Aim for negotiations with FNL, UN official urges

Following a constitutional referendum earlier this week, Burundi should now focus on finding ways to end fighting between government forces and the Forces nationales de liberation (FNL), the only rebel group that is still active, a UN official said on Thursday.

"Toady, we are still continuing to facilitate negotiations and are working to remove any hindrances to the move," Penaguini Touré, the spokesman of the UN Mission in Burundi (ONUB), said at a news conference in the capital, Bujumbura.

He had called the conference to congratulate Burundians for their "exemplary attitude" during Monday's referendum, which saw 91.2 percent of Burundians vote "yes" to a new constitution that guarantees power sharing between the minority Tutsis and the majority Hutus, the two main communities in the country.

"Burundians voted for peace and for continuation of the peace process," he said.

However, he added, Burundi's electoral commission should correct the shortcomings observed during the referendum in general elections that are scheduled for April. He was responding to a question on the lack of adequate observers during the referendum.

Touré said the Special Representative of the UN Secretary-General to Burundi, Carolyn McAskie, accompanied by Burundian officials, toured various polling stations to "verify if the referendum was held in a good way".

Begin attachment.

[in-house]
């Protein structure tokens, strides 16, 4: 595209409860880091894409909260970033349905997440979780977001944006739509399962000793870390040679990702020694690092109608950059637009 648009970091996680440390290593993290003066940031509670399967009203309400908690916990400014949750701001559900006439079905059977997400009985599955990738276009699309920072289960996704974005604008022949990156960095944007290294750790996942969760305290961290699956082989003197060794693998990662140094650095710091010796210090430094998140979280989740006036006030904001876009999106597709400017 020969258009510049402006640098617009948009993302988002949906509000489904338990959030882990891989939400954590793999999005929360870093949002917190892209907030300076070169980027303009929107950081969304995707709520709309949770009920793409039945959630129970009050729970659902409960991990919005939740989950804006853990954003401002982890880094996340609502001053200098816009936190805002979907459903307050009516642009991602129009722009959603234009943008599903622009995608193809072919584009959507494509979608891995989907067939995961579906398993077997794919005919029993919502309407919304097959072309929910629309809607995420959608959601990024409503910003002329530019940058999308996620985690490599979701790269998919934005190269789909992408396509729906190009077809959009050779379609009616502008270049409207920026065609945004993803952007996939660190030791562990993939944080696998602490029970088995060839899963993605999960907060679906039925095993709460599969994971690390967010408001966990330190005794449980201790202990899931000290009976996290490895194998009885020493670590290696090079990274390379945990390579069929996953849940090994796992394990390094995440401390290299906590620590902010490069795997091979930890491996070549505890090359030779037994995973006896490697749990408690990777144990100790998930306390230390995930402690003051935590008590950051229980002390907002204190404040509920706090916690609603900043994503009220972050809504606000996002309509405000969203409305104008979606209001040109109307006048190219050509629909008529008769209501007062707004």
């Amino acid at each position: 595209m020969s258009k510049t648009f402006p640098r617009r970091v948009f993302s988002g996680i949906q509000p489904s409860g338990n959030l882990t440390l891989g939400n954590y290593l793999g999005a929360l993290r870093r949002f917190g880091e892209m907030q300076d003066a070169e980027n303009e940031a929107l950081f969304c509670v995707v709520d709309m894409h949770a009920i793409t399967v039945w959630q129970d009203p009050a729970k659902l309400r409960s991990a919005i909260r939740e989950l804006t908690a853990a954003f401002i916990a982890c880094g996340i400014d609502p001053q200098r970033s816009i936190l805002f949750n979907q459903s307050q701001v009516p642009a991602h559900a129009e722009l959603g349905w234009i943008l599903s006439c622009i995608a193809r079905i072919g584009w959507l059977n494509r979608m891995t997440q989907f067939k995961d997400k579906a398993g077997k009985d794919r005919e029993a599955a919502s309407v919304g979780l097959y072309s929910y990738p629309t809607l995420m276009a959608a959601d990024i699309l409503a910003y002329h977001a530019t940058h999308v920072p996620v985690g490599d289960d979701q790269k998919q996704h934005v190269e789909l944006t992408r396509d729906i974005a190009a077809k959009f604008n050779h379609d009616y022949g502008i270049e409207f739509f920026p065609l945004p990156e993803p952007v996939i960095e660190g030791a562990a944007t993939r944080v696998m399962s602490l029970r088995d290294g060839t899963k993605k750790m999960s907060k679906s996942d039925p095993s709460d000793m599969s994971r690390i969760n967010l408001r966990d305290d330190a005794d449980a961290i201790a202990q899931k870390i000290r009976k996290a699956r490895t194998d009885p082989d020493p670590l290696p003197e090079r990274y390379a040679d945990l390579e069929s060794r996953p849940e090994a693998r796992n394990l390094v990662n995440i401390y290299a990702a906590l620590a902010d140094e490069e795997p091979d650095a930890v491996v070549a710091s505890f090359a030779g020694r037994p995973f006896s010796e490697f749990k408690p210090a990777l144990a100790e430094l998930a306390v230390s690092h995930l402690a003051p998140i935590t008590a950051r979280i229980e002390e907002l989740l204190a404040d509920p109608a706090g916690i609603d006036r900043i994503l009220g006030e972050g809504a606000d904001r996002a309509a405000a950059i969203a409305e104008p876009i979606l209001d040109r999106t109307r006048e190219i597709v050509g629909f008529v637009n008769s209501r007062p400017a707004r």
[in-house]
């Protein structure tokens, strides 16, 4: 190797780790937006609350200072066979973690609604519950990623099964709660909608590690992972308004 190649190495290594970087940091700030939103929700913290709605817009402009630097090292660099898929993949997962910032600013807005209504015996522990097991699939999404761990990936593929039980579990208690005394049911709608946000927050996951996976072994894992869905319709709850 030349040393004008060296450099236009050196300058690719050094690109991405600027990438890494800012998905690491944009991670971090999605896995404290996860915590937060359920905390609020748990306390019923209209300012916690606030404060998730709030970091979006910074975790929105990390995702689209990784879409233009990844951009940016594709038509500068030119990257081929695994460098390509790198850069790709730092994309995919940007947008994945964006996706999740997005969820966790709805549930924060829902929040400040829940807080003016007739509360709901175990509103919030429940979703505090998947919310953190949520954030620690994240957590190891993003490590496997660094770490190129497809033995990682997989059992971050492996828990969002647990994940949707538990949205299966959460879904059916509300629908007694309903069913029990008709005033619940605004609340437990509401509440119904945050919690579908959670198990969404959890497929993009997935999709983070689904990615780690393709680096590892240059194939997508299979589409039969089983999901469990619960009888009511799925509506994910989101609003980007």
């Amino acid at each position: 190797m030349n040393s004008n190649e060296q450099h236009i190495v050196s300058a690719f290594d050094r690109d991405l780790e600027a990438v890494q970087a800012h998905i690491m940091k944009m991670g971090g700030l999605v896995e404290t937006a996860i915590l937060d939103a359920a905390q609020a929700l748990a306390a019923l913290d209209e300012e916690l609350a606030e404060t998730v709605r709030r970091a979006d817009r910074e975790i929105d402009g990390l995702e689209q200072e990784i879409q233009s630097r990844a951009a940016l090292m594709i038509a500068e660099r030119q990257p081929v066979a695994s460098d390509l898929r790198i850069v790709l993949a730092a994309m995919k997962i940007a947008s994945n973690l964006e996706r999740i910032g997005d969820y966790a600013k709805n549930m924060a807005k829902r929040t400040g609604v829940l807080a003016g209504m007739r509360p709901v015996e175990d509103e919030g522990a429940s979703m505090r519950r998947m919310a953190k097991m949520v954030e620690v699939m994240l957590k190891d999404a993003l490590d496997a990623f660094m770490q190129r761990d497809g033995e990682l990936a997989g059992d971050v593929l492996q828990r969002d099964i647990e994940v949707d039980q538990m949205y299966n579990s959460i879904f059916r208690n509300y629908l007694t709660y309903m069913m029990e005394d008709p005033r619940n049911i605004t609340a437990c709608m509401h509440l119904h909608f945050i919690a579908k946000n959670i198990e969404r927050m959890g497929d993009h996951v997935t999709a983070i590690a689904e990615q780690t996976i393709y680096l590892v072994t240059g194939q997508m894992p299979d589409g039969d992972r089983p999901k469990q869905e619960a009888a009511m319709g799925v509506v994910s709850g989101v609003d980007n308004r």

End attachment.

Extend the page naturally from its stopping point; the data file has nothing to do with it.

He said ONUB was regularly calling on FNL, led by Agathon Rwasa, and the National Defence Forces to begin negotiations. He added that the ONUB had already taken measures in this regard when it facilitated talks between McAskie and the FNL in 2004 in Nairobi, Kenya.

FNL spokesman Pasteur Habimana told IRIN on Thursday that voters in the western province of Bujumbura-Rural, the rebel group's stronghold, had participated in the referendum because FNL had observed a truce on the day following a request by ONUB.

During the news conference, ONUB's military spokesman, Maj Adama Diop, announced that the Implementation and Monitoring Committee (IMC) of the Arusha Peace and Reconciliation Accord, signed in August 2000 in Arusha, Tanzania, had begun talks on the setting up of a cantonment centre for Burundian armed forces and their integration in the new army.

Meanwhile, Maj Diop announced at the news conference that a Nepalese UN peacekeeper had died in a road accident on Wednesday at Musenyi, in the western province of Bubanza.

He said five Nepalese peacekeepers were heading to Bujumbura onboard a UN lorry when a civilian lorry hit them. The driver of the UN lorry died on impact while four peacekeepers were injured, two of them seriously, Diop said. Two civilians were also injured.

The dead peacekeeper was part of a Nepalese contingent that arrived in Burundi on 21 February 2005. He was the fifth UN peacekeeper killed in Burundi since the deployment of the UN troops in June 2004.

Some 5,369 UN peacekeepers are deployed in Burundi. Diop said Kirghistan became the 51st contributor with the arrival of an observer on Tuesday.